Single-electron Counting Device

Single-electron counting device (see a frontispiece) is promising for detecting individual electron flow and analyzing an electrical current with various statistical analyses. Here, we present some experiments as a single-electron ammeter for detecting an extremely faint current and as a physical tool to investigate electron correlation in a transport [1]. Toshimasa Fujisawa

Physical Science Laboratory

We have developed a single-electron counting device, which measures the location of an electron in two quantum dots by using a point contact electrometer (see the frontispiece). For example, an average current can be obtained by counting the number of net electron flow in a given period. We have demonstrated such current measurement on a single-electron transistor as shown in Fig. (a). The obtained current shows Coulomb blockade oscillations as shown in Fig. (b), where noise level of about 3 atto-ampere is three or four orders of magnitudes smaller than that in a conventional ammeter.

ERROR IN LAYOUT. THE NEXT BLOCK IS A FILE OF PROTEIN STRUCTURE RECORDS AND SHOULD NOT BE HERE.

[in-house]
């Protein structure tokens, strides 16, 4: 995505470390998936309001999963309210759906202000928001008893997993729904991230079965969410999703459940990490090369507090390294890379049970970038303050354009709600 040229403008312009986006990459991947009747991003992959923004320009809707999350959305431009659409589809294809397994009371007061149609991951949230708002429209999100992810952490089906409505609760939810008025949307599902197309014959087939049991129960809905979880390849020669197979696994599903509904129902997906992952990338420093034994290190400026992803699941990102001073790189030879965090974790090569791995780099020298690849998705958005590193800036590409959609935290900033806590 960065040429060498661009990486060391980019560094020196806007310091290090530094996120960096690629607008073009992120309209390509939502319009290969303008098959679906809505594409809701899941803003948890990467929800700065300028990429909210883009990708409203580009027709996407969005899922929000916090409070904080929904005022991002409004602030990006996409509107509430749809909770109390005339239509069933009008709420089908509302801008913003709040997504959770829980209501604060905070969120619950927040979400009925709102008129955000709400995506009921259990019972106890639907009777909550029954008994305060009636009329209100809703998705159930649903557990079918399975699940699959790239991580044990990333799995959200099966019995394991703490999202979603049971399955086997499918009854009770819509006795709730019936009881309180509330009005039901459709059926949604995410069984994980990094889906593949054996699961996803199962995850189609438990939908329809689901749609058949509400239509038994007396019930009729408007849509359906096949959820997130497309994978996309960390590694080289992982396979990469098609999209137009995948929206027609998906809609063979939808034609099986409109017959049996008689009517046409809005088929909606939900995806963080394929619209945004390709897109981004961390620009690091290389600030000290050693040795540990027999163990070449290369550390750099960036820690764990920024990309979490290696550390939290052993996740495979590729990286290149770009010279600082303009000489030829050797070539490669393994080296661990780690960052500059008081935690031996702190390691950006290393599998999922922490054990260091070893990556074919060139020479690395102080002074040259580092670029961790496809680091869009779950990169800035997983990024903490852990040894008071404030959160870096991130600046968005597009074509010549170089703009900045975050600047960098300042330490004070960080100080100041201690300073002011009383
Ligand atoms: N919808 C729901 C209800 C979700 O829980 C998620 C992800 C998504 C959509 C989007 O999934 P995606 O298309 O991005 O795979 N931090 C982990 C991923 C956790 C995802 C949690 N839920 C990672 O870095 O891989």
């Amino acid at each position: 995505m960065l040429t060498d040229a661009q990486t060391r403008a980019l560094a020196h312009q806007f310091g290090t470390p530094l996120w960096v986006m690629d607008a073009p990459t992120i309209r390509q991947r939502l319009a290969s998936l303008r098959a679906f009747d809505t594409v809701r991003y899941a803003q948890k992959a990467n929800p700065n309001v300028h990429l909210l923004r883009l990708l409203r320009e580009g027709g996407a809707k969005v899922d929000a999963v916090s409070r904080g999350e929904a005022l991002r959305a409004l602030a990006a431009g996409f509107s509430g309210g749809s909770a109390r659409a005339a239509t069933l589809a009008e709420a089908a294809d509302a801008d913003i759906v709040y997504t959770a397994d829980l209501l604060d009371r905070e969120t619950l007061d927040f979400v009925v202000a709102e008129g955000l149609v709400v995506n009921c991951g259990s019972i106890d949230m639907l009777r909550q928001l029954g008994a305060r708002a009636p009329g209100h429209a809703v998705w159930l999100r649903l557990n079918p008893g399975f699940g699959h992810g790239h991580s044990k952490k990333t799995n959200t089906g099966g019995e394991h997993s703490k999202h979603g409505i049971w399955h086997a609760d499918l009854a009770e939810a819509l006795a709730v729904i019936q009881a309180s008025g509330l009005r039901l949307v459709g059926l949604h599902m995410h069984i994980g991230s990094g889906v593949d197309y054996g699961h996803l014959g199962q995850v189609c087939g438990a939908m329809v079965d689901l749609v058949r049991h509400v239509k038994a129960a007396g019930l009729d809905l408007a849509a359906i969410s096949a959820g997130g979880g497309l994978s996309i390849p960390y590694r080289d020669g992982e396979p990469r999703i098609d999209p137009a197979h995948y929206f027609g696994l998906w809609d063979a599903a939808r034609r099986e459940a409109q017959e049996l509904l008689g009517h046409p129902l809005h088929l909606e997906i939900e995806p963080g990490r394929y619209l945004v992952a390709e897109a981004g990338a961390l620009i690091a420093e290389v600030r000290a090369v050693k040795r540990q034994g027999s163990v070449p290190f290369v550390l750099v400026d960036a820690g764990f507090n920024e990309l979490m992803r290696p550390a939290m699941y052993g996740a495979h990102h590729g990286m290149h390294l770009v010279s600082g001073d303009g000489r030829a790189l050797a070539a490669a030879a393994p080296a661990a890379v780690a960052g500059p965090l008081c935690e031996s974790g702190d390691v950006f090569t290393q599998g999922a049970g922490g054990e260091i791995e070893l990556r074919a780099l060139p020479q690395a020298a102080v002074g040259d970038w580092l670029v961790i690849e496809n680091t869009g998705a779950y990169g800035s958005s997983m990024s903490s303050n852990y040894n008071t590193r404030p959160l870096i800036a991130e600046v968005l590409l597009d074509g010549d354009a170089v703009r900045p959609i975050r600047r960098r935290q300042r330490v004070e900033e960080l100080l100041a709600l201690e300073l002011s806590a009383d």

In addition to the average current, various statistical analyses are also demonstrated. Figure (c) shows a histogram of the interval between two consecutive forward electron tunneling events (called forward recurrence time), where the reduction of the occurrence with zero interval suggests anti-bunching correlation. This appears from Coulomb interaction in the single-electron transport through the counting device. Moreover, Fig. (d) represents a histogram of the current measured in a short periodT_{avr}(counting statistics), where higher order noise of the current are extracted to characterize the distribution of the current. We believe that various correlated transport can be examined with this technique.[1] T. Fujisawa, et al., Science

312(2006) 1634.

Fig. Experiments on single-electron counting. (a) A circuit diagram for measuring a current from a single-electron transistor. (b) Coulomb blockade oscillations of the device. (c) Anti-bunching correlation in the transport through the device. (d) Counting statistics of the current showing the second (S) and third (C) order noise.

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